Case and point is the Nature Restoration Law, which was blocked at the very last minute by member states, despite the fact it had gone through intense rounds of technical negotiations ,the Council had an adopted position, and the final shape of the law won the greenlight from the Parliament (more on that at the link below). 

This has created “increasing uncertainty throughout the entire EU decision-making process, which has now become ever more susceptible to external pressures,” including “populist movements and private sector interests,” he wrote. 

EU’s Nature Restoration Law at Critical Juncture after Pushback by Member States

EU elections

Meanwhile, almost seven in ten (67%) EU experts expect June’s elections to have a negative impact on the implementation of the European Green Deal, while one in five (20%) expect these to have a very negative impact. This comes as polls suggest Parliament will see a significant shift to the right.

That being said, only three in ten (27%) of experts see the upcoming elections as one of the biggest barriers to Green Deal implementation, with experts on the whole seeing member state government-level issues or inflation as bigger blocks to progress. 

So, while the expected impact of the EU elections is “far from ideal”, the barometer notes that experts “do not appear to be treating them as a crisis equal to recent economic disruption”.

Way forward?

According to experts, going forward, the focus should shift from action at the EU level, to putting eyes on effective implementation at national and local levels of the “significant” number of pieces of legislation produced and approved by EU legislators over the past few years. 

Meanwhile, on the main priorities for the next Commission, two clear themes came out on top: four in ten (40%) believe the Commission should adopt more measures to ensure a socially just transition, while about one third (30%) selected ‘a fair and sustainable food and farming system’.

According to EU experts familiar with this policy area, efforts should focus on increasing financial support for farmers to transition towards sustainable agricultural practices, with 59% of respondents putting this as one of the most necessary measures to achieve a more environmental and climate-friendly EU agriculture policy.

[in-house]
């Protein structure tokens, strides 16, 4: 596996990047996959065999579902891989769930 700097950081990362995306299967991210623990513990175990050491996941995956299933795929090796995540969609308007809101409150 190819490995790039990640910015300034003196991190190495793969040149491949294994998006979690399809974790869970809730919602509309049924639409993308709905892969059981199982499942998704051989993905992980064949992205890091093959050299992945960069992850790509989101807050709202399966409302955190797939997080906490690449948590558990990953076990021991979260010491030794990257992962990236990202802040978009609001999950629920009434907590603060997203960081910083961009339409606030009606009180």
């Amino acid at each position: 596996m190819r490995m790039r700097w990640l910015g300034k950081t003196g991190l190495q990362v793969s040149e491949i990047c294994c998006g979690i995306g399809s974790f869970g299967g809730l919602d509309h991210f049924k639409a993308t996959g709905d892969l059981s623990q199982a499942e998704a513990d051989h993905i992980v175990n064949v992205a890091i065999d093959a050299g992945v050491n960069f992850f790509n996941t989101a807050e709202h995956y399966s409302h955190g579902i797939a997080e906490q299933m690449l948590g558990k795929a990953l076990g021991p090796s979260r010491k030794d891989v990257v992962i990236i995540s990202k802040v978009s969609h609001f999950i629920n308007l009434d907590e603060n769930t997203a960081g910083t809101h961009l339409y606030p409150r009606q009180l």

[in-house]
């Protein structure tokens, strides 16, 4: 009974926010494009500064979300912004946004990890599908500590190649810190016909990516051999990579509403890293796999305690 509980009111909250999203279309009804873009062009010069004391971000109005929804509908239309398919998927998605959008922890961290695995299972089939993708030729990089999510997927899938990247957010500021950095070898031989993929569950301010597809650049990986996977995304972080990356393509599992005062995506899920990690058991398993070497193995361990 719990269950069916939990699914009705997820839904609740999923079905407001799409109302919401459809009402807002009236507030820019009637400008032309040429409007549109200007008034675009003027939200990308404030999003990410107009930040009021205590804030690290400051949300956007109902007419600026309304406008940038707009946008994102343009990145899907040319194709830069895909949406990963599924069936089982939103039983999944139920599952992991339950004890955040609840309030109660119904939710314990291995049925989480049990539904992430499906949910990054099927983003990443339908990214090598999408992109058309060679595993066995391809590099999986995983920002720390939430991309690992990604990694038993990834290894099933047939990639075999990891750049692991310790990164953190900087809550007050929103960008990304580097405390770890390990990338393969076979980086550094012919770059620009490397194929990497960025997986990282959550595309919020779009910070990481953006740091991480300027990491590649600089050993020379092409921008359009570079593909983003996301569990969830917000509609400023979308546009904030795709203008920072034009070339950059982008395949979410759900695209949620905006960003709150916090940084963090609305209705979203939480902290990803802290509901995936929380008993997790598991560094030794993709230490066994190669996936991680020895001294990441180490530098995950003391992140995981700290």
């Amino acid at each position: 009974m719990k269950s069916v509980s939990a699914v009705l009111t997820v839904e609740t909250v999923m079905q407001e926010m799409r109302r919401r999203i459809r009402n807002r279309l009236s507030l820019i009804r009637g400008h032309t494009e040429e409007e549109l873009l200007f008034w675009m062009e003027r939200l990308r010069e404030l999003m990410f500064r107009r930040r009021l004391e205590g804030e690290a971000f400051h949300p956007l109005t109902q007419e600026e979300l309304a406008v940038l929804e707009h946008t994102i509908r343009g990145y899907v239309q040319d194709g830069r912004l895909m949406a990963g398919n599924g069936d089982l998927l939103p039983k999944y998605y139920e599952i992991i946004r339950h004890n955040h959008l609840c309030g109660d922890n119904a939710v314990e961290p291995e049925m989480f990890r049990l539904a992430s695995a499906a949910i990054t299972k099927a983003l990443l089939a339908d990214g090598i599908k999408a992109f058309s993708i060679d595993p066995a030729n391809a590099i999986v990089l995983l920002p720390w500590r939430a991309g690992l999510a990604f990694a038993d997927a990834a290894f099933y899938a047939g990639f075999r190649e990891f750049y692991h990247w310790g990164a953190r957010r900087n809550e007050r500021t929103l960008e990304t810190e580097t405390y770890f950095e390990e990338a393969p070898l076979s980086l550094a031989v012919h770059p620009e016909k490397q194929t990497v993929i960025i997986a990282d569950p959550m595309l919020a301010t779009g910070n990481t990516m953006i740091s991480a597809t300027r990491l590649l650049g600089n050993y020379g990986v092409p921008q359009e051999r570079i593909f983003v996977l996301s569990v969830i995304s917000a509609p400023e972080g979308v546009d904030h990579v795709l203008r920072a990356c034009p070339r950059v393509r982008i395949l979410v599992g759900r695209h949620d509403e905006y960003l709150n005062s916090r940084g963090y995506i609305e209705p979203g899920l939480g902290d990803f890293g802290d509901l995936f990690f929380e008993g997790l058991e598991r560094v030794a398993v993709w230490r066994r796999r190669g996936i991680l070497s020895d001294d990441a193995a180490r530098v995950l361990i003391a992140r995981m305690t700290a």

Experts also called for more in-depth reforms in areas overlooked so far, particularly in relation to the areas of food, biodiversity and in ensuring a just transition.

To learn more, you can find this year’s Green Barometer: European-Green-Deal-Barometer-2024-4th-edition


The Civil Society Guide to Avoiding Electile Disfunction

Brussels Round up – Mirror Clauses, Mixed Messages & Farm to Facts

Survey Shows Huge Support for Nature Restoration Law in Blocking Member States

What the EU farmers survey tells us – and doesn’t tell us – about CAP burden

Green Light Now, Green Fight Later – CAP Fast Track Risks Legal Wrangle

EU’s Nature Restoration Law at Critical Juncture after Pushback by Member States


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About Natasha Foote 51 Articles

Natasha is a freelance journalist, podcaster and moderator specialising in EU agrifood policy. She previously worked as an agrifood journalist with the EU media EURACTIV, and before that spent several years working on farms around Europe to learn more about the realities for farmers on the ground. Natasha holds a Master’s degree in Environment, Development and Policy with distinction from the University of Sussex, where she worked on food issues and alternative approaches to food production.